Objectives: In drug trials involving subjects with irritable bowel syndrome (IBS), the placebo effect seems to be very important. However, events even before starting the study may also impact patient expectations. In this study, we utilized consent language from prior studies of diarrhea predominant IBS (D-IBS) drug trials to determine whether the knowledge imparted during this process affects the response to different therapies.
Methods: Consecutive IBS subjects who met the Rome III criteria for IBS were enrolled. Patients were presented with a mock trial and randomized to 1 of 3 questionnaires with consent using similar language from consent forms of 3 drugs used in D-IBS: desipramine, alosetron, and rifaximin. Demographics, IBS symptoms using visual analog scale, and percent improvement needed for patients to report adequate relief of IBS from theoretically taking their assigned drug was asked. Data were expressed as mean±SE.
Results: Subjects who were anticipating rifaximin had the highest expectation of improvement to determine adequate relief of 87.3±10.9% compared with 73.4±18.0% for desipramine (P<0.01) and 76.8±20% for alosetron (P=0.049). There was no major difference in expectation of response from any medication to satisfy adequate relief on the basis of a belief that IBS is psychologic or organic in origin. In addition, sex and previous use of a drug did not influence the expectation of adequate relief.
Conclusions: Benefits of drugs in D-IBS drug trials have the potential to be influenced by preconceived notions derived from familiarity of drug class and the consent process even before the study begins which we refer to as the “pre-cebo” effect. The higher pre-cebo effect for rifaximin may be an obstacle to successful treatment effect during drug trials compared with drugs such as desipramine. The pre-cebo effect may need to be taken into account when formulating consent forms for IBS study.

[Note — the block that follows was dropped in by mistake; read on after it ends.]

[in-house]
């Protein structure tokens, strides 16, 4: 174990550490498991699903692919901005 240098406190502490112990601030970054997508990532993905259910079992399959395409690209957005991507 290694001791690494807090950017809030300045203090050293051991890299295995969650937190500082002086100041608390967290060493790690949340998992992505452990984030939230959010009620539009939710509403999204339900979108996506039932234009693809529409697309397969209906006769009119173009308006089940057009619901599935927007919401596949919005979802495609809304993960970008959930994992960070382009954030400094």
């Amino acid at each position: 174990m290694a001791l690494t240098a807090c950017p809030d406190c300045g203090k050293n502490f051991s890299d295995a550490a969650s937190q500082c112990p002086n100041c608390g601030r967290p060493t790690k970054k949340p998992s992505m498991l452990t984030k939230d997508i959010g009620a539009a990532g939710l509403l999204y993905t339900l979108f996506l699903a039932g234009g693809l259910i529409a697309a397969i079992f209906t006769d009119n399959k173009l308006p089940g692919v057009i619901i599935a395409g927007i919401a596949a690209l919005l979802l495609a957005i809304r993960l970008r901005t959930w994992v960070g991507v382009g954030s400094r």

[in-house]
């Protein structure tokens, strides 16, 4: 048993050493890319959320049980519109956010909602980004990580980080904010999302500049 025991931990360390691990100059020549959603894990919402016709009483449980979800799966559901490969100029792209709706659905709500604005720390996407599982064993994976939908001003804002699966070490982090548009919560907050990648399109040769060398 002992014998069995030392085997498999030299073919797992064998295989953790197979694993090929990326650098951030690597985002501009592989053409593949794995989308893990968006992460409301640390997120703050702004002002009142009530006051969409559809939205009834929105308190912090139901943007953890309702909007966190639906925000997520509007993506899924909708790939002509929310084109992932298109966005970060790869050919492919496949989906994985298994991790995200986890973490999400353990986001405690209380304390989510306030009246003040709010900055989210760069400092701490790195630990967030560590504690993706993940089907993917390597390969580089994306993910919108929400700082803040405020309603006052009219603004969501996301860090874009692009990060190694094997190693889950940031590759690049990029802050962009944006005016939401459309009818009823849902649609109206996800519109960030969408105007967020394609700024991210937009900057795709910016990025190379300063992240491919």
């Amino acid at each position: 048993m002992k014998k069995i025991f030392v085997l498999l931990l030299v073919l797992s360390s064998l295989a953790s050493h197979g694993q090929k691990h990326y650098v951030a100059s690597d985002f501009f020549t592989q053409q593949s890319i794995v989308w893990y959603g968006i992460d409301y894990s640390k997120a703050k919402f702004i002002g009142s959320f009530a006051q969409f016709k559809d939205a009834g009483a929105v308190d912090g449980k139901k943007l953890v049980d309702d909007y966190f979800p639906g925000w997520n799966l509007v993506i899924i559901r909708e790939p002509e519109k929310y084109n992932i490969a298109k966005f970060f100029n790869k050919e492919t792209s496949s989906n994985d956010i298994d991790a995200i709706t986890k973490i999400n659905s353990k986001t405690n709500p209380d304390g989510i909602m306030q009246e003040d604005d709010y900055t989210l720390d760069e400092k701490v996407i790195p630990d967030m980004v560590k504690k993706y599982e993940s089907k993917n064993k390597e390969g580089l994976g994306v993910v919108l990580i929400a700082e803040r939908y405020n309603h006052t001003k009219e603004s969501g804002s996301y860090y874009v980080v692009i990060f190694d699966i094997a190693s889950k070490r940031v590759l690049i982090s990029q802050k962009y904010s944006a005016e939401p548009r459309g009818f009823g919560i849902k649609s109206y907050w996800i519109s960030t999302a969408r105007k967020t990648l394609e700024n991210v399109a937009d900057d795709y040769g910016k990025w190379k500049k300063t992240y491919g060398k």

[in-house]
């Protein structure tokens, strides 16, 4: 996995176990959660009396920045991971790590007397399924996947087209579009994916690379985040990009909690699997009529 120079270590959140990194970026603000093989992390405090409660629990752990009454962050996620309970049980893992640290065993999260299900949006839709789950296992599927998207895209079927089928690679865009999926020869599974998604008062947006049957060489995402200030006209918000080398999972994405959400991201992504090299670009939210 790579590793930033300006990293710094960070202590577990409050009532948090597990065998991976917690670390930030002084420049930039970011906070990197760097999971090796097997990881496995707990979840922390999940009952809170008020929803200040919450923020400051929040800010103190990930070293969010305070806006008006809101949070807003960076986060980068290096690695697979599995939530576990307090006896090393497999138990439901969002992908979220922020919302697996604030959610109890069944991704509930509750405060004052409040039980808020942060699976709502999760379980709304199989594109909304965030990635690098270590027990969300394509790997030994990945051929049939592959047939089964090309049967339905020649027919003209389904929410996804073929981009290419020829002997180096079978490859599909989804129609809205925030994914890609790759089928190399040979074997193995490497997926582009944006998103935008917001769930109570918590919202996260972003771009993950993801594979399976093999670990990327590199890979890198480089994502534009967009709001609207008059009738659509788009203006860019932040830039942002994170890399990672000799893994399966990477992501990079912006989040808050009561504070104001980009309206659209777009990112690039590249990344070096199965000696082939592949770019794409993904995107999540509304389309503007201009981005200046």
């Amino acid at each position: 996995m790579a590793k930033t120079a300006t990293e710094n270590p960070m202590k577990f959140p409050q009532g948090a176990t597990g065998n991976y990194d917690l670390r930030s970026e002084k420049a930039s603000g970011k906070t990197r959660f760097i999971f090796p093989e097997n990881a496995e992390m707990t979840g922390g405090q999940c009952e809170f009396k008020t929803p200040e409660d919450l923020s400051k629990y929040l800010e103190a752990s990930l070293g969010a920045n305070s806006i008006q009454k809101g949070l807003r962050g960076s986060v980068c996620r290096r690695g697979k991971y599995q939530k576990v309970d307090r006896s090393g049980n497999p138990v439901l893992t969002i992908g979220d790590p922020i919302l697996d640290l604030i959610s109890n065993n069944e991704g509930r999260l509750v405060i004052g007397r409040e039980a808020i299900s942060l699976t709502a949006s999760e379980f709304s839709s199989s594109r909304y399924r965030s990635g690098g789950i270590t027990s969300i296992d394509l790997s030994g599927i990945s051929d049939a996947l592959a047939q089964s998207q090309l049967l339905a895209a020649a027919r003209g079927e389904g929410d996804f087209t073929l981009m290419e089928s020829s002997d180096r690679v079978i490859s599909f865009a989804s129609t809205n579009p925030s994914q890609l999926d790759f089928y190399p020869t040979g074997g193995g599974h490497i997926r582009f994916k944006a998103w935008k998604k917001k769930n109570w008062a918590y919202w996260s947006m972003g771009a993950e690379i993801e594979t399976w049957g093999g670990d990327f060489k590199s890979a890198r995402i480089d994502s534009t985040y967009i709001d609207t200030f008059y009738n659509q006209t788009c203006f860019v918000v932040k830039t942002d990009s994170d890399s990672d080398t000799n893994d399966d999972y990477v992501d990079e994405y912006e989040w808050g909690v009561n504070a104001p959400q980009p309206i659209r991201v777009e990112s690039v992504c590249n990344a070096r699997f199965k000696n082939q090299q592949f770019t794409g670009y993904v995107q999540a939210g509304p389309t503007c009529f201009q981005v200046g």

GI Motility Program, Cedars-Sinai Medical Center, Division of Gastroenterology, Los Angeles, CA
Supported by the Beatrice and Samuel A. Seaver Foundation for their ongoing support of our research in the GI Motility Program at Cedars-Sinai Medical Center.
S.E.K.: study concept and design; acquisition of data; analysis and interpretation of data; drafting of the manuscript; critical revision of the manuscript for important intellectual content. S.K.: study concept and design; acquisition of data; drafting of the manuscript; critical revision of the manuscript for important intellectual content. K.C. and M.M.A: acquisition of data; administrative, technical, or material support; critical revision of the manuscript for important intellectual content. M.P.: study concept and design; analysis and interpretation of data; drafting of the manuscript; critical revision of the manuscript for important intellectual content; statistical analysis; obtained funding; study supervision.
M.P. is a consultant for and has grants from Salix Pharmaceuticals. This project was not funded by Salix Pharmaceuticals. Cedars-Sinai has a licensing agreement with Salix Pharmaceuticals. The remaining authors declare that they have nothing to disclose.
Reprints: Mark Pimentel, MD, FRCP(C), GI Motility Program, Cedars-Sinai Medical Center, Division of Gastroenterology, 8730 Alden Drive, Suite 225E, Los Angeles, CA 90048 (e-mail: firstname.lastname@example.org).
Received July 18, 2011
Accepted March 30, 2012